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Friday, August 27, 2010

Journey to the core

General education at my university is designed so as to have certain basic skills at its core. These are Writing, Mathematics, and Communication. The vast majority of academics would agree on the importance and foundational nature of these subjects though, of course, each would have view of the value of each.

Communication is obviously important for its utility in helping each of us to communicate what we know. Students gain knowledge over the course of their careers and it is important that they be able to convey what they know at the end of the experience. We need also remember that communication is a two-way street. By learning to communicate one's own ideas, a student is better able to understand the methods teachers use in communicating to them. They are better able to analyze what the teacher is saying.

Writing, of course, is obviously important as a means of communication, but, in addition to this, the process of writing well and employing convincing arguments cannot be separated from critical thinking. Creating an effective argument requires having a robust internal dialog. One must not only be able to create arguments but look for holes in those arguments and find ways to patch those holes or to discern they are un-patchable.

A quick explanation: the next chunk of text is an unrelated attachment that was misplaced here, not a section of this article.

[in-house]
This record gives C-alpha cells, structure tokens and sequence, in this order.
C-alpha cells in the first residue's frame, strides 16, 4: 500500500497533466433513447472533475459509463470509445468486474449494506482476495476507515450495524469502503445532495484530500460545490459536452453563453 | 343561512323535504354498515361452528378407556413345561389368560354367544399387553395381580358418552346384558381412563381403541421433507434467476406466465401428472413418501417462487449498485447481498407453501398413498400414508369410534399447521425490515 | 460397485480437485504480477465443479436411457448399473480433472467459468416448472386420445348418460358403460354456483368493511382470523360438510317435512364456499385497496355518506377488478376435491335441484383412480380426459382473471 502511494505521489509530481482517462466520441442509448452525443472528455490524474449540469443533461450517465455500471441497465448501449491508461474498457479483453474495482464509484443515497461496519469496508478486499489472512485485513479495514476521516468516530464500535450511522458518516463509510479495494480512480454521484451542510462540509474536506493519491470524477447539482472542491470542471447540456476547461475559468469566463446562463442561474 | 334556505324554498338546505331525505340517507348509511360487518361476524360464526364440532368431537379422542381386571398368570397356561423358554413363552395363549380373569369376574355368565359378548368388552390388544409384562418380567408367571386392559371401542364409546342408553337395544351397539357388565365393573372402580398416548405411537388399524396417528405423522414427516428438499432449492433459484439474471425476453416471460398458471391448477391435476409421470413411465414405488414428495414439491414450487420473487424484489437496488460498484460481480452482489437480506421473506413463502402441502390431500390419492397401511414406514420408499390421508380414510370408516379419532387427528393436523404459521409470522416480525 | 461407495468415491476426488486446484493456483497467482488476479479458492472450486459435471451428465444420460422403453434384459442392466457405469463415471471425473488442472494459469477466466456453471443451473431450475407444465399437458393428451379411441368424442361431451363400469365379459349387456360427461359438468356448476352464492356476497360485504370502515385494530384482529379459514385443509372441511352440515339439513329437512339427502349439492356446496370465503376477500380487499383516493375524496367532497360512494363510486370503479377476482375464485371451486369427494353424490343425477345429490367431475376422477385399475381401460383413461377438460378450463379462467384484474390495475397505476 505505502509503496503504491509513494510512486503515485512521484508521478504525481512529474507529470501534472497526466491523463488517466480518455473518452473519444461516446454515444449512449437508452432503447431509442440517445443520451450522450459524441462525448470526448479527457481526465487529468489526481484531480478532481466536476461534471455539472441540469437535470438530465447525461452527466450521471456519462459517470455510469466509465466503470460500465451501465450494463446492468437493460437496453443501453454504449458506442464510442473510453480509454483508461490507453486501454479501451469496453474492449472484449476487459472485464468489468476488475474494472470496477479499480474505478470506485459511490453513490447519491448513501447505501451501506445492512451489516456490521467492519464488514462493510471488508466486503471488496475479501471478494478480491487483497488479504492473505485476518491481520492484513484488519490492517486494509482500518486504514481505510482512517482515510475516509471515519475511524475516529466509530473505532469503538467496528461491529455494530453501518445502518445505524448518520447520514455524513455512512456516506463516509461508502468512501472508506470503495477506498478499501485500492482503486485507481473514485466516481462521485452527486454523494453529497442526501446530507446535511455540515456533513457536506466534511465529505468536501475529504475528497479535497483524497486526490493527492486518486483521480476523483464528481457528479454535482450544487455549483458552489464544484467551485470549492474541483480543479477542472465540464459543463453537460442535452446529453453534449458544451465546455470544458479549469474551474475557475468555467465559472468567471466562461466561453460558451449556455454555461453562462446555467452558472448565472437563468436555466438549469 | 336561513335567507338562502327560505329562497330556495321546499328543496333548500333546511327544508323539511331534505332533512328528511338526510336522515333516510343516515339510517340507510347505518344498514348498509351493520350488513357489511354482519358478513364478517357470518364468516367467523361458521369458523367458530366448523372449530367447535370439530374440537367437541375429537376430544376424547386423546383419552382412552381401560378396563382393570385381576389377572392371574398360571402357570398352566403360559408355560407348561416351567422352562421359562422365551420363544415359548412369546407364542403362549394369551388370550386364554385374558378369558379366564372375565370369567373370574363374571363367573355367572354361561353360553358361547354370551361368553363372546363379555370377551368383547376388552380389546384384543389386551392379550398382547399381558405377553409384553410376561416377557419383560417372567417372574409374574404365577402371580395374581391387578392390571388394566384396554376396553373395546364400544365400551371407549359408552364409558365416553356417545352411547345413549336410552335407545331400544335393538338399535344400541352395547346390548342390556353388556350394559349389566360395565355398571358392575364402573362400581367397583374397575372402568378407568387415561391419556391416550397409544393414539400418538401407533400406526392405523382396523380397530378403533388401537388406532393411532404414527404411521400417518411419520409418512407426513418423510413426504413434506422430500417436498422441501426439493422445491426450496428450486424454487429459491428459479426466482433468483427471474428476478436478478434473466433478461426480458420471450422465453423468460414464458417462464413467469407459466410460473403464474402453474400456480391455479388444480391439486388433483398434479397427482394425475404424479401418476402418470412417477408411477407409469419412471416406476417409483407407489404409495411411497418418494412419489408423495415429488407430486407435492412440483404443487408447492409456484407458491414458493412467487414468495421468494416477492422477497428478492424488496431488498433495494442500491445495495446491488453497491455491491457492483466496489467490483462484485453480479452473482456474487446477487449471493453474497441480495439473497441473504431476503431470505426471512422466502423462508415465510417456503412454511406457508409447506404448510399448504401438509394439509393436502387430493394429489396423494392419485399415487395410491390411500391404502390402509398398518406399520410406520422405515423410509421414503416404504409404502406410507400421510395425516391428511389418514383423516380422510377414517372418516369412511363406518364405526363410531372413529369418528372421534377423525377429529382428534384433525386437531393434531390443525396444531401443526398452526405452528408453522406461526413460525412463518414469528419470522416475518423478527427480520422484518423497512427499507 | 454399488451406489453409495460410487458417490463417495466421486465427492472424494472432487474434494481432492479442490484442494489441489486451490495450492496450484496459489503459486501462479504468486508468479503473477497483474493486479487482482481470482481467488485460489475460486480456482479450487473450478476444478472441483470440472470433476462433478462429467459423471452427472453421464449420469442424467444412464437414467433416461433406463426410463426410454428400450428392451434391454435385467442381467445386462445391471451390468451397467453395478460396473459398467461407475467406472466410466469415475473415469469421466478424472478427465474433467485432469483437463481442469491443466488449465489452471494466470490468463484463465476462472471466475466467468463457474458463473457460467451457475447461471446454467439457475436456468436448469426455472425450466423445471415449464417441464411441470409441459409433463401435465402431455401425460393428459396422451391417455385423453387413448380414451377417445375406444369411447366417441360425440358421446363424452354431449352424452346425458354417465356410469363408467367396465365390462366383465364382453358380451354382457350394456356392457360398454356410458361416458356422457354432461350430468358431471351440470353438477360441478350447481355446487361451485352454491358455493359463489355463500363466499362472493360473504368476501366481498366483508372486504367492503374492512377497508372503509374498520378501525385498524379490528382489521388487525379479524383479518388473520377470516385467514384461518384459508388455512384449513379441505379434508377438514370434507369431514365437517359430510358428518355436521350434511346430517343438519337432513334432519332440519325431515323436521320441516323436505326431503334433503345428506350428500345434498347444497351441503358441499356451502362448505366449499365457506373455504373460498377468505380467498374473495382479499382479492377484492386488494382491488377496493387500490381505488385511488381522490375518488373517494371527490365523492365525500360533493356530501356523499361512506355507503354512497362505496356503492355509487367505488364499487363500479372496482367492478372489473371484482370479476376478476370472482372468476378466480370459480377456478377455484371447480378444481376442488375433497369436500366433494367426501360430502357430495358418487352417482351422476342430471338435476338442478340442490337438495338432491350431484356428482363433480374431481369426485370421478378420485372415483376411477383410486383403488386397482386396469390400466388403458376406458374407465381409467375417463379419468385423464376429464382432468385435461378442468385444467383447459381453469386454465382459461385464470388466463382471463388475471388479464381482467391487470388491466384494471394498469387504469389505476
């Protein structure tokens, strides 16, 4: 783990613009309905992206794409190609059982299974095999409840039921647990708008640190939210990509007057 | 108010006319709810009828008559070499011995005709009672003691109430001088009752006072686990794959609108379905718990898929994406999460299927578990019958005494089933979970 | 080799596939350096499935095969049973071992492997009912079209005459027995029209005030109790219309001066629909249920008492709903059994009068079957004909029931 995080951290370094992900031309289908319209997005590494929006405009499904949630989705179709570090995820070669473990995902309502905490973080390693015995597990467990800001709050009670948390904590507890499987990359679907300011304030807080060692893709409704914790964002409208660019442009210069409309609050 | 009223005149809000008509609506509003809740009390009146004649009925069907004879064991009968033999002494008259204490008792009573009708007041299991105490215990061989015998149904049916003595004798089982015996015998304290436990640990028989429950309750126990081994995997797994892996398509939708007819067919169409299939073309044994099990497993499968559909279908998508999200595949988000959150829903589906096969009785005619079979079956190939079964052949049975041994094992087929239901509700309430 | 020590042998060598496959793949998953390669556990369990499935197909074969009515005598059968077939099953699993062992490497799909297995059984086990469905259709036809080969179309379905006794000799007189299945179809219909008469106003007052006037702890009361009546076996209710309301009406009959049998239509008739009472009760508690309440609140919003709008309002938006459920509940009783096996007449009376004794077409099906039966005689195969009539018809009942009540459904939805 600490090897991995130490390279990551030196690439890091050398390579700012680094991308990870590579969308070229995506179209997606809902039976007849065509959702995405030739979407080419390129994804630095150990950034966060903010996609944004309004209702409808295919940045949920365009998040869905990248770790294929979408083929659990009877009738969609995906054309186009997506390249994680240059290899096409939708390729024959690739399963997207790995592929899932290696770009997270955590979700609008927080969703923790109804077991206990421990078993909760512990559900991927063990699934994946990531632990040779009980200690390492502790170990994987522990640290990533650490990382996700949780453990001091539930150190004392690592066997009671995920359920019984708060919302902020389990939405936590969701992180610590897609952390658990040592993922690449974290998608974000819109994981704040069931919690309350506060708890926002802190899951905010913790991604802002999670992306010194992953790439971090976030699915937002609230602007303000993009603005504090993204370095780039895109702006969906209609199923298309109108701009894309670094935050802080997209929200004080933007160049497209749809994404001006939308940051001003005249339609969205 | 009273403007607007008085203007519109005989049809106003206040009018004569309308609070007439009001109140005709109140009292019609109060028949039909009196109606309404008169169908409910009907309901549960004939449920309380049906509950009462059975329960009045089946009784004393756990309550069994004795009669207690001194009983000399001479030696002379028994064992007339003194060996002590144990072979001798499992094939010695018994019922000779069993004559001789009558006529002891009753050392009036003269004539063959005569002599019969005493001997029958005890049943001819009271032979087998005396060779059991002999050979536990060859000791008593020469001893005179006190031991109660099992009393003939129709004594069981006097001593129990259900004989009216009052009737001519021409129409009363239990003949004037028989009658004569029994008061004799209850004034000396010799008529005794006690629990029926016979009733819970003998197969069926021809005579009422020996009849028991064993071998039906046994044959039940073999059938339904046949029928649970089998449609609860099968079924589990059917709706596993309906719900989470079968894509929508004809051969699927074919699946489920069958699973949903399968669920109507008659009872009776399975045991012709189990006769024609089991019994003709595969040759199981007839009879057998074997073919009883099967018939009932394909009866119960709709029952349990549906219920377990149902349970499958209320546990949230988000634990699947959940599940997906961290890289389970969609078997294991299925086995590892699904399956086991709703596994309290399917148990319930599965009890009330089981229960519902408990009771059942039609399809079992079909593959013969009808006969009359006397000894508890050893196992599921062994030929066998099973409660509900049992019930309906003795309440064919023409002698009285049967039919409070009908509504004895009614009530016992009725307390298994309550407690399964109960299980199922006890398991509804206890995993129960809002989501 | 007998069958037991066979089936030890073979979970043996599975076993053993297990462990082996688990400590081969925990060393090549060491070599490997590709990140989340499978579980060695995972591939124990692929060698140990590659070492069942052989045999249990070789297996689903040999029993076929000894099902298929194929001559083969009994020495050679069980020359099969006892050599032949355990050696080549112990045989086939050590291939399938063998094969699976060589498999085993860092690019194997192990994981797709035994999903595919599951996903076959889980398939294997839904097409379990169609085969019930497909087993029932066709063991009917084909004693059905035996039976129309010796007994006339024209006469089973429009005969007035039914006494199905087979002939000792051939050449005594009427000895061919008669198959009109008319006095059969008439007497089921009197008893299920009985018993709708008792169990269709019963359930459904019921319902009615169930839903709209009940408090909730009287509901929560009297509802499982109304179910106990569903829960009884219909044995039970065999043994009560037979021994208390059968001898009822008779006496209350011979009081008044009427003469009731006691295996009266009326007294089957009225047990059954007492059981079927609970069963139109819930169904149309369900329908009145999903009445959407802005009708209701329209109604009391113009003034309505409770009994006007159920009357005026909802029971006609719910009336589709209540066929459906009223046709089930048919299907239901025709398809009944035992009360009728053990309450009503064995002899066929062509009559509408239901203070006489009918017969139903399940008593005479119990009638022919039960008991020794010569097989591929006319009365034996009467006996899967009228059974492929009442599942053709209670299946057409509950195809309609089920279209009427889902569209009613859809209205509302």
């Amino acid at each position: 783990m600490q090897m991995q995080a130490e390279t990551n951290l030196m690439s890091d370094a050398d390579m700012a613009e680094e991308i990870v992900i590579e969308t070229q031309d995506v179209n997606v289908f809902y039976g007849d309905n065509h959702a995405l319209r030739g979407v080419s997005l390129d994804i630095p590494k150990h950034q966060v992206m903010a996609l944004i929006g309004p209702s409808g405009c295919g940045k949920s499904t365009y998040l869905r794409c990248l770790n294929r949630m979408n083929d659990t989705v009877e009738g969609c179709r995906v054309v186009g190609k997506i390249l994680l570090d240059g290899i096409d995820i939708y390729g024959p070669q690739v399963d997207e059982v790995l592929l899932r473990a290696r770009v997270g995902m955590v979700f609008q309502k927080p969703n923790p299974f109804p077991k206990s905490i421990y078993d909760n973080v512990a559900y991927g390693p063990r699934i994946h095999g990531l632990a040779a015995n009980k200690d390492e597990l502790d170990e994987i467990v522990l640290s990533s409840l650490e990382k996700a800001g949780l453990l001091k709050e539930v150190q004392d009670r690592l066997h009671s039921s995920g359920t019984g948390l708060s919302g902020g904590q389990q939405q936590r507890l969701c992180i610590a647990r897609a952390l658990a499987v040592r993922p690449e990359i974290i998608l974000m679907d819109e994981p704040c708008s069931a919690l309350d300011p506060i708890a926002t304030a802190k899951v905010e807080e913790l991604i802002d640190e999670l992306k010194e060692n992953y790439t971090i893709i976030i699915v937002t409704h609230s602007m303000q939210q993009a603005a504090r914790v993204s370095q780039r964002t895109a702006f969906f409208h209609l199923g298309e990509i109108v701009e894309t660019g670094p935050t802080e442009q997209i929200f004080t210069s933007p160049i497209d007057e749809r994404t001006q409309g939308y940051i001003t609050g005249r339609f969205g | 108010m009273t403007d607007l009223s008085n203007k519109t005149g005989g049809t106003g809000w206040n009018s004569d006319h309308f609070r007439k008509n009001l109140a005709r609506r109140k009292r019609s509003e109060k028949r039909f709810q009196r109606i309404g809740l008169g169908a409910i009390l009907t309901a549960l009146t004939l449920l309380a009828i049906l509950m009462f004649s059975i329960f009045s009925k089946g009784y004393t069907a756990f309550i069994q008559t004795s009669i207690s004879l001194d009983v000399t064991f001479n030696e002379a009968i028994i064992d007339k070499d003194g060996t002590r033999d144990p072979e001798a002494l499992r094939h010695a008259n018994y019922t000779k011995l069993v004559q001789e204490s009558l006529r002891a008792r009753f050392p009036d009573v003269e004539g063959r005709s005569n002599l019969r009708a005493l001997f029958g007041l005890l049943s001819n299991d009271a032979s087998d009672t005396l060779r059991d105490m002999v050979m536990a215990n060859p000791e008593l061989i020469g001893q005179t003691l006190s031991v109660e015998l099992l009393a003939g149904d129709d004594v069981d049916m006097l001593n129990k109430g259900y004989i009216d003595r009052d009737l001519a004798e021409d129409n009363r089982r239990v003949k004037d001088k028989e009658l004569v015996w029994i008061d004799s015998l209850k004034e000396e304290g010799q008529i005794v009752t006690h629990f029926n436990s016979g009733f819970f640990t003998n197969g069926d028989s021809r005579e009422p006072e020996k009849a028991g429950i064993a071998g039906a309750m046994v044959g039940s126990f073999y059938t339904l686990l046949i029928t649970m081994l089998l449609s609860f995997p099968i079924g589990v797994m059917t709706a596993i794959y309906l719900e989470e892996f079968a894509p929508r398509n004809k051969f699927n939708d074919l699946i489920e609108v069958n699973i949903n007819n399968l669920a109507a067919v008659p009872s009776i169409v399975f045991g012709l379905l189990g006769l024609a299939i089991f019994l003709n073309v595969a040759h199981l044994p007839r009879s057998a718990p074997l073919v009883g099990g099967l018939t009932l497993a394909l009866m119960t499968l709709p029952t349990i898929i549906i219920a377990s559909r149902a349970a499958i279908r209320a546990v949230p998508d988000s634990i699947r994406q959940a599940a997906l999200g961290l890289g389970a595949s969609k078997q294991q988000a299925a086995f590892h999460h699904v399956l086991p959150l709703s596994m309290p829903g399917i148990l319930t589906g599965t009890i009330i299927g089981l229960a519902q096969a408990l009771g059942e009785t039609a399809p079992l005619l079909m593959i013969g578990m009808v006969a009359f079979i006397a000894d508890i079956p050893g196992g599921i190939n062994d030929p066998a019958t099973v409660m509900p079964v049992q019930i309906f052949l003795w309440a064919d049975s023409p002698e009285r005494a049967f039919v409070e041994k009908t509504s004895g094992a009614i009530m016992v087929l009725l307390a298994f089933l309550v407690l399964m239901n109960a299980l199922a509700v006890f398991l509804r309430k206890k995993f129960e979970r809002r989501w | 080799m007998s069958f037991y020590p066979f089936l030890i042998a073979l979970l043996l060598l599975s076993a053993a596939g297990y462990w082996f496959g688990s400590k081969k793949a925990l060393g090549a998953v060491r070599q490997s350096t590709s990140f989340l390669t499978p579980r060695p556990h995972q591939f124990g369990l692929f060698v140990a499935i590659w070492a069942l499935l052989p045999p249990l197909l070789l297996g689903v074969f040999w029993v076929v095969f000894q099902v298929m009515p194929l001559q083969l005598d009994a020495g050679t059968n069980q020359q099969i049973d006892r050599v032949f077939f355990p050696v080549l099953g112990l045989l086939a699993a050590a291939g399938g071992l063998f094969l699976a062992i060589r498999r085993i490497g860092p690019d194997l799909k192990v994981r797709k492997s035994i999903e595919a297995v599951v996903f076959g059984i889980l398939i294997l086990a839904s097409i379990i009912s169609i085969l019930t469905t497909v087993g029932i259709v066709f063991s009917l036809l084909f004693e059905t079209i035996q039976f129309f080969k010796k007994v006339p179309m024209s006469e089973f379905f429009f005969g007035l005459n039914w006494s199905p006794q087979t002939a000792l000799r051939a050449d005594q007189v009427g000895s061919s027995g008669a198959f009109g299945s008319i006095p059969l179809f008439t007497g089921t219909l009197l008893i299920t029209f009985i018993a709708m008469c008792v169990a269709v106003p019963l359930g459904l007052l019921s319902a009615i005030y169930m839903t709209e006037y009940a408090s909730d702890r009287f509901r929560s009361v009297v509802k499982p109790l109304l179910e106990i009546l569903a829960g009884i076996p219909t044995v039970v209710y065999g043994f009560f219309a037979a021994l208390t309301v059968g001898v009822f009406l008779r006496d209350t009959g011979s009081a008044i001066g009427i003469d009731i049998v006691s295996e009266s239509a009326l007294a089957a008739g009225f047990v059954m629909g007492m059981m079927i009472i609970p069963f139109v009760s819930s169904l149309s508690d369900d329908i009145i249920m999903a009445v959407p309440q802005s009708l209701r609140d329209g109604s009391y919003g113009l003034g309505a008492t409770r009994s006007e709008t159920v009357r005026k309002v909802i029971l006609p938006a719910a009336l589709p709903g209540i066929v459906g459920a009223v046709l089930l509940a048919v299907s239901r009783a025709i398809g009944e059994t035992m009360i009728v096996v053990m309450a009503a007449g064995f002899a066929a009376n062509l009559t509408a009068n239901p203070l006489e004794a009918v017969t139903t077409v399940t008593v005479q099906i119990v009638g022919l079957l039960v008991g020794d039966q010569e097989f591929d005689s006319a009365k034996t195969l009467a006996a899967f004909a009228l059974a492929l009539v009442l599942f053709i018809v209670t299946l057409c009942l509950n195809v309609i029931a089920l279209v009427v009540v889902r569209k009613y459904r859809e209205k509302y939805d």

Then my area of specialty, mathematics, enters the fray. That mathematics is basic to the physical sciences no one will dispute. Indeed, given the shift in biology from the field to the lab, few would dispute that a knowledge of mathematics is necessary to the life sciences as well. Certainly few would argue against the utility of statistics in the social sciences and business. As one drifts more deeply into the humanities one meets not only doubt as to its value but outright hostility.

As I said, I am a mathematician and we are used to hostility, so perhaps it is not surprising that I believe mathematics is important to the humanities too, but I would also concede that those in the humanities might be better served by a different sort of mathematics than those in the sciences. I can appreciate music without knowing how to play the guitar, but I can get more out of a musical experience by being taught certain things. An artist need not be taught the technical details of complex variables in order to appreciate the hyperbolic plane.

We are on the verge of appointing a task force to study the mathematical needs on this campus. It grew out of our needs in assessing the mathematical component of general education but its scope is greater than this. Ultimately, it may provide mechanisms for the university to maximize the impact of mathematics on our campus.

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